Season 3 is going to be awesome!

4:  Shane's last stand

Not surprising at all but so well done and well acted.  I was crying and I hate Shane!!  My only question is: how the hell did Carl become such a good shot?

3:  Goodbye Dale

Totally surprising and unexpected.  Can a good, moral man survive in this world? 

2:  Sophia

Again, totally unexpected.  A perfect mid-season finale.  Showed what kind of man Rick was.  I was bawling!!!

1:  Michonne

Again: Season three is going to be awesome.

Saturday, March 17, 2012

Monday, March 12, 2012

"The Future of Fear" and other thoughts

Last night, after The Walking Dead, I obviously couldn't sleep (more on that in a minute) so I watched something I had DVR'd, The Future of Fear, which originally aired on "Chiller" last November.

I am kind of late to "Chiller".  I was thrilled when we got it, but when I saw that it was mainly Buffy reruns and shows that were canceled after one season I checked out. (I love Buffy, don't get me wrong, but I was expecting a little something more from a channel devoted to horror).   The Future of Fear is a talking heads documentary that gathers some of the most esteemed horror filmmakers and writers to talk about where the horror genre might be headed.

I love listening to people who love horror talk about horror, and the Future of Fear delivers. We get commentary by the likes of Carpenter, Romero, Landis, Anne Rice, and my new horror crush Tom Holland. My only complaint is that for a show called the Future of Fear we don't have that many contemporary, up and coming filmmakers or writers throwing in their two cents. James Wan and Leigh Wannell are interviewed (James Wan is so hyper I can't imagine what it must be like to be on set with him) as is Oren Peli. My favorite sound bites come from Jovanka Vuckovic, former head of Rue Morgue magazine. It's great to see her sharing her opinions on the horror genre.

So in what direction do these experts think the horror genre is headed?  The big conclusion is "we have no idea."   The one thing they can agree on is that women will take a bigger role in horror, both as writers and directors.  Let's hope.

As I said earlier, I couldn't sleep because of The Walking Dead.  I don't talk about that show much here, but I love it.  I think every episode this season has been better than the last and last week's unexpected death devastated me.  I was bawling.  Last night's episode, Better Angels, was equally amazing.  I am not going to spoil, but let's just say it was downright Shakespearean.

The last 20 minutes were so intense I could barely watch.  I think we all knew what was coming, but that didn't take away from the actual shock of it.  Everything this season has led up to this point, and those that complain that the show is too slow or too talky need to realize that last nights episode wouldn't have had the same impact if we had not gone on this journey with the characters.  And for those that just want some Zombie action, don't worry: they are coming!  The final shot is what kept me up all night.  The siege is coming!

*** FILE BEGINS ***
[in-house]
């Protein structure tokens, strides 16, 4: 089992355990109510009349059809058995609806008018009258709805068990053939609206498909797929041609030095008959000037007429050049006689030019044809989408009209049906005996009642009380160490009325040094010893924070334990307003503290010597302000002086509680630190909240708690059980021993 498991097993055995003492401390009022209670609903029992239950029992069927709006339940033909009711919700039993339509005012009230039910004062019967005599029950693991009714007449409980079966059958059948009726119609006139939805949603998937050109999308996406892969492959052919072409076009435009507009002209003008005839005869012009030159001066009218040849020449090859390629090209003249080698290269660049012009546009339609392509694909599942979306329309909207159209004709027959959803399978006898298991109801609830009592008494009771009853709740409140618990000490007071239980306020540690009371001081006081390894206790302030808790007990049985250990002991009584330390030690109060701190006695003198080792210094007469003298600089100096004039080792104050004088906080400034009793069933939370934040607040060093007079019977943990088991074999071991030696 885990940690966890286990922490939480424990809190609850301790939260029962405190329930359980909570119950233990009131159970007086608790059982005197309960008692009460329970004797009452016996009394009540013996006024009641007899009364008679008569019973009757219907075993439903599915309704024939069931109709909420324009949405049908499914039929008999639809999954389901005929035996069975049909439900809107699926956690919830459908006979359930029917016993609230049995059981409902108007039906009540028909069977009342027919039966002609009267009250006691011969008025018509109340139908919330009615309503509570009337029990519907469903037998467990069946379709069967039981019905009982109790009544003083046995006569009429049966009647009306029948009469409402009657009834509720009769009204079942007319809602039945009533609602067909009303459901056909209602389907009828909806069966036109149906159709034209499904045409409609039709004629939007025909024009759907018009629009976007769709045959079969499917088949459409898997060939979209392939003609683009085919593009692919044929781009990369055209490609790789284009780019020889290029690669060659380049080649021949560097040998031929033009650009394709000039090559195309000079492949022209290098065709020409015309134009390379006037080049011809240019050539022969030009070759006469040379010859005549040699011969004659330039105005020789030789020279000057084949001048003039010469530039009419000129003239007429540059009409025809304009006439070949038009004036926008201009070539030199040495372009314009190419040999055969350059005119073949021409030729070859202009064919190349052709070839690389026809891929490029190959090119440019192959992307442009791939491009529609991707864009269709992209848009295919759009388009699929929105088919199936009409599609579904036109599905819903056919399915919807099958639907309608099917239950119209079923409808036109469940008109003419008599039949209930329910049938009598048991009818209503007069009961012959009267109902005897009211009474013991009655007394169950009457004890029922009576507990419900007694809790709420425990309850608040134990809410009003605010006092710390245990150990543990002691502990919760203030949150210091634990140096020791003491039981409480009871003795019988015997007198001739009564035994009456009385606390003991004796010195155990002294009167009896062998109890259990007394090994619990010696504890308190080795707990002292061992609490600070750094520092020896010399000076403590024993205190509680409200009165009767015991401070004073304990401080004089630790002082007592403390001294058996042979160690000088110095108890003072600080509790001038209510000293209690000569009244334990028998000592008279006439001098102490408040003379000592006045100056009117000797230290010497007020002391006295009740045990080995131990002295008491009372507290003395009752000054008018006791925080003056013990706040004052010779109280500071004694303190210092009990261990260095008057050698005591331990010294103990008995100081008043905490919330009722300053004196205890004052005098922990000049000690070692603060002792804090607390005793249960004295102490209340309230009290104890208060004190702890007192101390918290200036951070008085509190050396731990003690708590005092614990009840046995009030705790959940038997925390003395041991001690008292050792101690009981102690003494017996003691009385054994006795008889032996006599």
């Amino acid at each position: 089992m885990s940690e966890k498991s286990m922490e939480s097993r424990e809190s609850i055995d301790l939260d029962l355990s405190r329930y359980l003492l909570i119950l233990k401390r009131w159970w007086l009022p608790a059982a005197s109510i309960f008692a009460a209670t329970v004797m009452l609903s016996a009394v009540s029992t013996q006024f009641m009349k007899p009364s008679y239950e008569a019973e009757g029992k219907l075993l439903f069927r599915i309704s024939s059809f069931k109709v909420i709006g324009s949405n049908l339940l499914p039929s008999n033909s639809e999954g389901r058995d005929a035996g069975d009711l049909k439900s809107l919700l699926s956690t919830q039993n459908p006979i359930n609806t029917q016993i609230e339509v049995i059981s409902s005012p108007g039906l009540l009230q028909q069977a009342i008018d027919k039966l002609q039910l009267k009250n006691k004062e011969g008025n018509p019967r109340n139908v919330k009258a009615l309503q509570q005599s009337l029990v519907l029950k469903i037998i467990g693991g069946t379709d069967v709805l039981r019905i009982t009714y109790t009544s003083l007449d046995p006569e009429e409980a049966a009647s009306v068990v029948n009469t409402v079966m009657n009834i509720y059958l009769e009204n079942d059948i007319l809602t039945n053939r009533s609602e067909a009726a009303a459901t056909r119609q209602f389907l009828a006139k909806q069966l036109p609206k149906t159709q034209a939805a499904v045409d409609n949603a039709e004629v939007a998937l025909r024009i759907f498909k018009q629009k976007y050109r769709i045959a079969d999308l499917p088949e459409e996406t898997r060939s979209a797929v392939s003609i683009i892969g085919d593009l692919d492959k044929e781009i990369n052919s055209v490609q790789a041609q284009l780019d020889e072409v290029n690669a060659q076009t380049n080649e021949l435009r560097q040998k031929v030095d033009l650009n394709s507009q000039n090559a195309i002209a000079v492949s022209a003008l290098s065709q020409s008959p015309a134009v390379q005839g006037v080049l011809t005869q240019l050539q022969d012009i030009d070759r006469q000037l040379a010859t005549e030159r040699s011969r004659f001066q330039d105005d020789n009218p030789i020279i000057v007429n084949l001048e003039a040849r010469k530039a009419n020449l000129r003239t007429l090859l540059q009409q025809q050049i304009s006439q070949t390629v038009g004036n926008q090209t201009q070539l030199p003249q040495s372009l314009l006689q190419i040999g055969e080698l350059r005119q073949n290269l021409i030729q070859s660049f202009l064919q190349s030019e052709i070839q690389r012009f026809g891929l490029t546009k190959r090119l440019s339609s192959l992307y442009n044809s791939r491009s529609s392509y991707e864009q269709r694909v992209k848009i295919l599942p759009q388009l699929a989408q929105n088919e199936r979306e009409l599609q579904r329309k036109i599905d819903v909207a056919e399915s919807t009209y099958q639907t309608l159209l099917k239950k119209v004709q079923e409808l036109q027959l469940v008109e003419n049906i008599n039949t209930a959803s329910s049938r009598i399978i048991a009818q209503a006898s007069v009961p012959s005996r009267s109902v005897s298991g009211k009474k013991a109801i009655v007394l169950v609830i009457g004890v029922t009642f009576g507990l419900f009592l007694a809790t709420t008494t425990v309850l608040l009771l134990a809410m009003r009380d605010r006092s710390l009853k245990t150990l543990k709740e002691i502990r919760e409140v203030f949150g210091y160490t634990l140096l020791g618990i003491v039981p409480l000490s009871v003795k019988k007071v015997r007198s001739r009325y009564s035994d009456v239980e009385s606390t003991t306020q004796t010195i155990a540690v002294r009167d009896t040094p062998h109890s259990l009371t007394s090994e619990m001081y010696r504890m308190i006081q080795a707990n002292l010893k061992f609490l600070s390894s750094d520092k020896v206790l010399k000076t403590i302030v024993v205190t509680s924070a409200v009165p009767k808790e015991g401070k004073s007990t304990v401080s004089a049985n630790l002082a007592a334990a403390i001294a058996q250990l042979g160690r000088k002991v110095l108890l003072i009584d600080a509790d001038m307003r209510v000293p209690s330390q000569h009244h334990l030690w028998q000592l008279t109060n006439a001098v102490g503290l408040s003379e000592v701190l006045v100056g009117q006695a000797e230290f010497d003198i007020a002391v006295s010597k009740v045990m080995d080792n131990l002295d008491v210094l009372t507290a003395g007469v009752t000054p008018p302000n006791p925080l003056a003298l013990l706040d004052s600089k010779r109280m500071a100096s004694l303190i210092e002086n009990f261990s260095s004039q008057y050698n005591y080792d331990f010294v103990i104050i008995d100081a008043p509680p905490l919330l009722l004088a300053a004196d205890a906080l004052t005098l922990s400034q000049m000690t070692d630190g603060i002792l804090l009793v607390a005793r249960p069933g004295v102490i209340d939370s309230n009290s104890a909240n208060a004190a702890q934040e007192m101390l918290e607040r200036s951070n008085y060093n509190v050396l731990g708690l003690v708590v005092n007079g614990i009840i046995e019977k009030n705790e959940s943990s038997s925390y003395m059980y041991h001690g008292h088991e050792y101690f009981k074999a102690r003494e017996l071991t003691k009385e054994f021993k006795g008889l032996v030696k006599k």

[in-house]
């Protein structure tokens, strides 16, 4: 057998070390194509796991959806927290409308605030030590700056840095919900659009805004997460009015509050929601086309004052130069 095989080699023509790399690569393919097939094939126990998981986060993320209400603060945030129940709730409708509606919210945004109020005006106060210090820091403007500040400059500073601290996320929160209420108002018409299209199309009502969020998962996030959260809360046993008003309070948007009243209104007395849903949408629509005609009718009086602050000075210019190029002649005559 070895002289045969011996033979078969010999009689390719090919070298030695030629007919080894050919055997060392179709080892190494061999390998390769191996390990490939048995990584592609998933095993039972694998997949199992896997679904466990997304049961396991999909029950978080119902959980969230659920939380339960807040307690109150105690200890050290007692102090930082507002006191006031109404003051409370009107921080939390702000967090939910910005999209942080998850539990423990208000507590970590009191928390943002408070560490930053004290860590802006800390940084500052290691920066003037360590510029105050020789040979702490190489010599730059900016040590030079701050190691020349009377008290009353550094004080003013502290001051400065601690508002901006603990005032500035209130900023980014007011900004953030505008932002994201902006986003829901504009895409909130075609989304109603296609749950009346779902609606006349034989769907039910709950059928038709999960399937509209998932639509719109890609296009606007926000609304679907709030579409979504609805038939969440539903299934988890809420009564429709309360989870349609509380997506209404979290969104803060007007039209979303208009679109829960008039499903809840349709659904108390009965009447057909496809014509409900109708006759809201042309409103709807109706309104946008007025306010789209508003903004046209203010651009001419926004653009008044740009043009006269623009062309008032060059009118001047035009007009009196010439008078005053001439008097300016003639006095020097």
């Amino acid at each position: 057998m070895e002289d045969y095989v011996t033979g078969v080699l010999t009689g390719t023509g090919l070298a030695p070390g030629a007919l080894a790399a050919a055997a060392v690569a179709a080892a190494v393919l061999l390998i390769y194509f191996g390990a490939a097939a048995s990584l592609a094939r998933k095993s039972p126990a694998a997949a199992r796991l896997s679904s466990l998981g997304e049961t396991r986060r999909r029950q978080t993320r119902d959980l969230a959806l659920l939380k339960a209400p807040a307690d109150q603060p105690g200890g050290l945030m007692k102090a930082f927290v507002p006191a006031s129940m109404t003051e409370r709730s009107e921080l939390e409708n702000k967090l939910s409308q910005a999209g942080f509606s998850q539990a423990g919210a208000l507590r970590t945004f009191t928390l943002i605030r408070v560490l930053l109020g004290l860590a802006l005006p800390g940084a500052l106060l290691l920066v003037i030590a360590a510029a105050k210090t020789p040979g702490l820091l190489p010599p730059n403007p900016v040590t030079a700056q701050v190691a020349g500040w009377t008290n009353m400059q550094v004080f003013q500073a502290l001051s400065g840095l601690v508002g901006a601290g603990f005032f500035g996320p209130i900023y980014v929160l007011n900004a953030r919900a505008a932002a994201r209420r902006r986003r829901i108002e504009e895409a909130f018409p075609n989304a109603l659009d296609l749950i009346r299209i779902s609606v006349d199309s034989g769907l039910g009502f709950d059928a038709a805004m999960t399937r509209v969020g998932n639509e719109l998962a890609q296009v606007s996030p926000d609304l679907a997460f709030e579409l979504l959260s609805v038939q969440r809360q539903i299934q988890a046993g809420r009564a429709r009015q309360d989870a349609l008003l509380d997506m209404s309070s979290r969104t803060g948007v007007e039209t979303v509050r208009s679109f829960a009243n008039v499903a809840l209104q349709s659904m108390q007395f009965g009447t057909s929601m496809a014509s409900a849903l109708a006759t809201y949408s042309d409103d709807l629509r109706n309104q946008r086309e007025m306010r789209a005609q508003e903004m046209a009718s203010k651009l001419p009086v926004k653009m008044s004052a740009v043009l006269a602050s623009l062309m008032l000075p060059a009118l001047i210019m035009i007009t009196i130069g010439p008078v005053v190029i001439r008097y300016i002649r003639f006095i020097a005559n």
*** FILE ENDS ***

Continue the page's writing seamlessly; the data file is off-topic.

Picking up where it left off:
On a final note: I just want to declare my nerd love for John Carter.

People are bashing it but I found it old fashioned, exciting, and rather charming.  I am not a huge Sci-Fi fan, but I love pulp, I love Edgar Rice Burroughs, and I love the thought that kids reading the Barsoom series back in the day could look up at Mars and wonder if there really was life up there.  That sense of wonder is becoming a faint memory.  John Carter restores it a little.  It's long, but there are worse places to spend a few hours than on Mars.

Thursday, March 8, 2012

Nightmare on Elm Street 2: Freddy's Revenge

Sorry it's been a while.  I have a touch of bloggers block. The cure for bloggers block, of course, is a really bad film.  Ladies and Gentleman, I present, A Nightmare on Elm Street 2: Freddy's Revenge.  Also known as the Gay one.  The obvious (to modern audiences) homosexual subtext in NOES2 is really the only thing that makes this entry interesting.  But it makes it VERY interesting, especially when you consider that this film was supposed to launch the franchise. 

Before we get started can I just talk about how bad that poster is?  I would say it belongs on "Photoshop Disasters" but it's not photoshopped.  Is the guy a hunchback? Why are they in the bathroom?  Why are his hands so big?  Where the hell is Freddy Kruger?  Lets look at a better poster....

Thank you!  That's more like it.  That original poster is a good indication of everything that is wrong with this film.  It's just "off."  Freddy has about 10 minutes of screen time.  He kills only men (until the end) and one of them is an adult.  He can somehow leave the dream world and kill in the real world.  And he really doesn't have that much of a sense of humor.  All the hallmarks of the series are missing in this first sequel.  Freddy's Revenge is like the Season of the Witch in the "Halloween" series: it just doesn't fit.  It's like the producers just didn't know what to do with the series and tried to take it in a whole new direction which didn't work.  Which is pretty much what happened.  You can learn more in the excellent documentary Never Sleep Again, about the entire Nightmare franchise.  Just be prepared: it's like 5 hours long, and you won't be able to stop watching.